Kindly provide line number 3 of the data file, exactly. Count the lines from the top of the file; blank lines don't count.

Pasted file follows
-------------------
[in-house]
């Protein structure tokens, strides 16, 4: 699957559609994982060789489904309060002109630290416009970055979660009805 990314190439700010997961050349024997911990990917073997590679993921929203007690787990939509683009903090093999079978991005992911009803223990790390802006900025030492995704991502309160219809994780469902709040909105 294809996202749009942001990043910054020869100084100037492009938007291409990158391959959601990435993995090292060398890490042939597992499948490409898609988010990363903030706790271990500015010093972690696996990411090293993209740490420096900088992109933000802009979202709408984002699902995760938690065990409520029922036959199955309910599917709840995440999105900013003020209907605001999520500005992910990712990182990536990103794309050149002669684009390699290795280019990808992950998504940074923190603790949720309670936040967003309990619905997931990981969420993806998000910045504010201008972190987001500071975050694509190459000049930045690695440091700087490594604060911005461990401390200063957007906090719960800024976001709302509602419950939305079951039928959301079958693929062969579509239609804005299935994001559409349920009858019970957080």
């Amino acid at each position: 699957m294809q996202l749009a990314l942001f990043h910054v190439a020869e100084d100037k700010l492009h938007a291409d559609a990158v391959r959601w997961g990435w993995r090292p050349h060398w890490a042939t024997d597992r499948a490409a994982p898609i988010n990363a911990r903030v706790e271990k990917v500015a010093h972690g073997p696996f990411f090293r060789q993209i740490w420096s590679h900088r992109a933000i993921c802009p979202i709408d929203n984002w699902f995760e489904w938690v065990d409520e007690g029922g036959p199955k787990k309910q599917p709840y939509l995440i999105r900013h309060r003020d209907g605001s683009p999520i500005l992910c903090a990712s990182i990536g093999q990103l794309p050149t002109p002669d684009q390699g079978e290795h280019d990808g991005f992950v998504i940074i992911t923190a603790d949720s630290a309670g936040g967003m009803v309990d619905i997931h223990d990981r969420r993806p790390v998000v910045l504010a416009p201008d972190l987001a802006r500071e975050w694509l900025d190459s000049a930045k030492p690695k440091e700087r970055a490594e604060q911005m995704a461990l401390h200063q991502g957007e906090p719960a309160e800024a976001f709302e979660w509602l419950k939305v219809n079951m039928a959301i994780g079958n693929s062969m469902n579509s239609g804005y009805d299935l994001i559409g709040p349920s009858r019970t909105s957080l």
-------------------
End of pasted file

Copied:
């Amino acid at each position: 699957m294809q996202l749009a990314l942001f990043h910054v190439a020869e100084d100037k700010l492009h938007a291409d559609a990158v391959r959601w997961g990435w993995r090292p050349h060398w890490a042939t024997d597992r499948a490409a994982p898609i988010n990363a911990r903030v706790e271990k990917v500015a010093h972690g073997p696996f990411f090293r060789q993209i740490w420096s590679h900088r992109a933000i993921c802009p979202i709408d929203n984002w699902f995760e489904w938690v065990d409520e007690g029922g036959p199955k787990k309910q599917p709840y939509l995440i999105r900013h309060r003020d209907g605001s683009p999520i500005l992910c903090a990712s990182i990536g093999q990103l794309p050149t002109p002669d684009q390699g079978e290795h280019d990808g991005f992950v998504i940074i992911t923190a603790d949720s630290a309670g936040g967003m009803v309990d619905i997931h223990d990981r969420r993806p790390v998000v910045l504010a416009p201008d972190l987001a802006r500071e975050w694509l900025d190459s000049a930045k030492p690695k440091e700087r970055a490594e604060q911005m995704a461990l401390h200063q991502g957007e906090p719960a309160e800024a976001f709302e979660w509602l419950k939305v219809n079951m039928a959301i994780g079958n693929s062969m469902n579509s239609g804005y009805d299935l994001i559409g709040p349920s009858r019970t909105s957080l």